First, it can be very uncomfortable to sit down and your gun tends to dig into your back because you’re leaning directly on it. It is also much more difficult to draw the gun quickly because you have to reach all the way around. The most important reason I recommend against this method of carry, though, is that if you happen to fall on your back your gun could be smashed into your spine and cause serious damage. For this last reason, some holster manufacturers won’t even make holsters designed for SOB carry.

Regardless of which location on your belt to place the holster, there is one additional consideration: which cant to use.

Cant refers to the tilt of the holster on your belt, and can be in varying degrees. This is best illustrated in the following pictures.

Backward or Rear cant
Vertical cant
Forward cant

The location of the holster and how you prefer to perform the motion for drawing the firearm all determine which cant to use. Most holsters have a fixed cant, but some are adjustable. The cant could eliminate certain positions on your belt. For example, if you want to carry weak side in front of the hip, it would be very difficult to draw from a rear canting holster.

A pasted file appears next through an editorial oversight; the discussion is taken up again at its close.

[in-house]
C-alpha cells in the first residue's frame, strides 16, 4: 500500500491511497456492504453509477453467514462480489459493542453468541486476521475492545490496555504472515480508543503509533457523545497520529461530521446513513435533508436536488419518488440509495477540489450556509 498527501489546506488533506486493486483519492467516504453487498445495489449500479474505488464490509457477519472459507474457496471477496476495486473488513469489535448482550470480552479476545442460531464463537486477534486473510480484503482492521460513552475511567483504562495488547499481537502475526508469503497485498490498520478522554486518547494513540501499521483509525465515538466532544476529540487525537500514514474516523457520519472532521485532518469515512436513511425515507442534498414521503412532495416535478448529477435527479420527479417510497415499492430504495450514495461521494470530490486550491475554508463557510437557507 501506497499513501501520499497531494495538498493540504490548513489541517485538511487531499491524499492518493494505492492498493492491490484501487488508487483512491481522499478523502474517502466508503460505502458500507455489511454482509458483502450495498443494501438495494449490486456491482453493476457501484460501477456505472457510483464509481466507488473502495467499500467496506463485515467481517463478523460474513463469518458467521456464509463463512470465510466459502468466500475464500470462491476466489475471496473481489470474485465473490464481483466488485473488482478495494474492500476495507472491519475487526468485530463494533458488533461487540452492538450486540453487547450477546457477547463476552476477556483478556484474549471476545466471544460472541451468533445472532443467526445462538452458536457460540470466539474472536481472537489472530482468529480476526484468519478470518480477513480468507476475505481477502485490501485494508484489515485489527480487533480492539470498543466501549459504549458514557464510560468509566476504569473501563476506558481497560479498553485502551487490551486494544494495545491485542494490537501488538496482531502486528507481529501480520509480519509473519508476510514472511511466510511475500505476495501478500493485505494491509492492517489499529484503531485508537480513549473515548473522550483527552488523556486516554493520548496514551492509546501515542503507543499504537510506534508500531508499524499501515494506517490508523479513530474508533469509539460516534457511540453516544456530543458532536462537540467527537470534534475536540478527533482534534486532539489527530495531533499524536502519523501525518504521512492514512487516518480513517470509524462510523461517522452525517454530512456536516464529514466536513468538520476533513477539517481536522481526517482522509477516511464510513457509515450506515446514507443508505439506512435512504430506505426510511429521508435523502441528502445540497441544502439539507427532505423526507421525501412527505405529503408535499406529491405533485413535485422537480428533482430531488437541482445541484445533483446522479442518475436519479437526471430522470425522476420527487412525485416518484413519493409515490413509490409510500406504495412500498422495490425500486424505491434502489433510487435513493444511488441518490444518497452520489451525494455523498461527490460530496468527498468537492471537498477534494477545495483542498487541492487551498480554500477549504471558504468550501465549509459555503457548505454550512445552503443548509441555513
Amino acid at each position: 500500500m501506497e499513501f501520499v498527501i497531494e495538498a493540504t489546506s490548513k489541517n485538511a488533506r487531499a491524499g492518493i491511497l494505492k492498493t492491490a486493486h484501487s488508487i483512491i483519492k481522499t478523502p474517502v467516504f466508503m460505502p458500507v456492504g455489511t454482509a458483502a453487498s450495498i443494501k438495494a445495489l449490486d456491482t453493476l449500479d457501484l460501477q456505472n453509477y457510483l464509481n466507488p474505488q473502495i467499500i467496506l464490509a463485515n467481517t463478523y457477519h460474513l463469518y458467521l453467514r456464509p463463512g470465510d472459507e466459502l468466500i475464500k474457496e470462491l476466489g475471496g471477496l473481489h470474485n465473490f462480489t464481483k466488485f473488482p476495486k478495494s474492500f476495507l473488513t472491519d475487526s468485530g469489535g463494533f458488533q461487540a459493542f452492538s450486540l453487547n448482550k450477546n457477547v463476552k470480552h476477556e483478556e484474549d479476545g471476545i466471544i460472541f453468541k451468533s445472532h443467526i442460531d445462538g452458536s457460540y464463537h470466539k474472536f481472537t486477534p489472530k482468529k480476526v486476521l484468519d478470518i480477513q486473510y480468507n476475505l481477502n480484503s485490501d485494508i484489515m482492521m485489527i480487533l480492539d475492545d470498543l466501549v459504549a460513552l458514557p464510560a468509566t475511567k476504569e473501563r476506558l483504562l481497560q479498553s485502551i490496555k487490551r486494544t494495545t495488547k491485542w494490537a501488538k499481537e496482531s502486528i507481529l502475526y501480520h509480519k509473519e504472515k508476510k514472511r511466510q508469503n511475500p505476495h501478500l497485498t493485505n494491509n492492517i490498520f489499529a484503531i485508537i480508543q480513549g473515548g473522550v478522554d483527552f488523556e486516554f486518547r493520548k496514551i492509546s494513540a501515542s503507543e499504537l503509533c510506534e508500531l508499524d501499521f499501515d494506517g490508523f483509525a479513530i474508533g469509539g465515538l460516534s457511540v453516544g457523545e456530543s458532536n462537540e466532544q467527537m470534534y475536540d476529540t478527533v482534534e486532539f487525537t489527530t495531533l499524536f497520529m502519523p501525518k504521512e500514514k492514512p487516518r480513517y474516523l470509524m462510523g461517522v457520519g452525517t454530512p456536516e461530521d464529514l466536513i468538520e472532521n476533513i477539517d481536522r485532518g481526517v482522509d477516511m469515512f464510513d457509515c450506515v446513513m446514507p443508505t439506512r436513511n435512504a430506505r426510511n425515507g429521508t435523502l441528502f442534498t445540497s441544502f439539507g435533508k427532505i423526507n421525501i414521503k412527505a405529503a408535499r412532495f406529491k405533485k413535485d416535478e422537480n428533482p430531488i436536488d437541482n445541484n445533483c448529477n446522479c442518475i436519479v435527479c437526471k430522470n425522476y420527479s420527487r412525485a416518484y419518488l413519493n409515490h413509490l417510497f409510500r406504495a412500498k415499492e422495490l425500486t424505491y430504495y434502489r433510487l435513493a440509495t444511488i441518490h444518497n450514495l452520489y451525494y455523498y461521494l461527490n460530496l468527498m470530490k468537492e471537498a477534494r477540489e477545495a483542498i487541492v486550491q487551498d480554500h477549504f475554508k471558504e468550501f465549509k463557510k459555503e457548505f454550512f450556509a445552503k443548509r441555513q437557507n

My recommendation is to try several different positions on your belt until you find the one that works best for you, and then stick with it. You always want to carry your gun in the same place whenever possible so that you know exactly where it is and can rely on muscle memory to draw it quickly if you are suddenly attacked.

How to get a concealed handgun license in Ohio

Obtaining a concealed handgun license (CHL)  in Ohio is a fairly straightforward process, but does require some time and commitment.

First of all, you have to get gun safety training. Ohio requires 12 hours of instruction, including a minimum of two hours of live-fire gun range training. This training must be conducted by a certified instructor. The two most common are Ohio Peace Officer Training Commission trainers and instructors certified by the National Rifle Association. As part of this training, you are required to take a written test as well as demonstrate that you’ve learned how to safely handle a gun. Certain other forms of proof of training are also acceptable, such as military training or police training. You can find instructors by visiting many local gunshops, the NRA training website, or OhioCCWTraining.org. Of course, Northcoast Firearms Training provides certified training for both students and those persons wanting to be concealed carry instructors.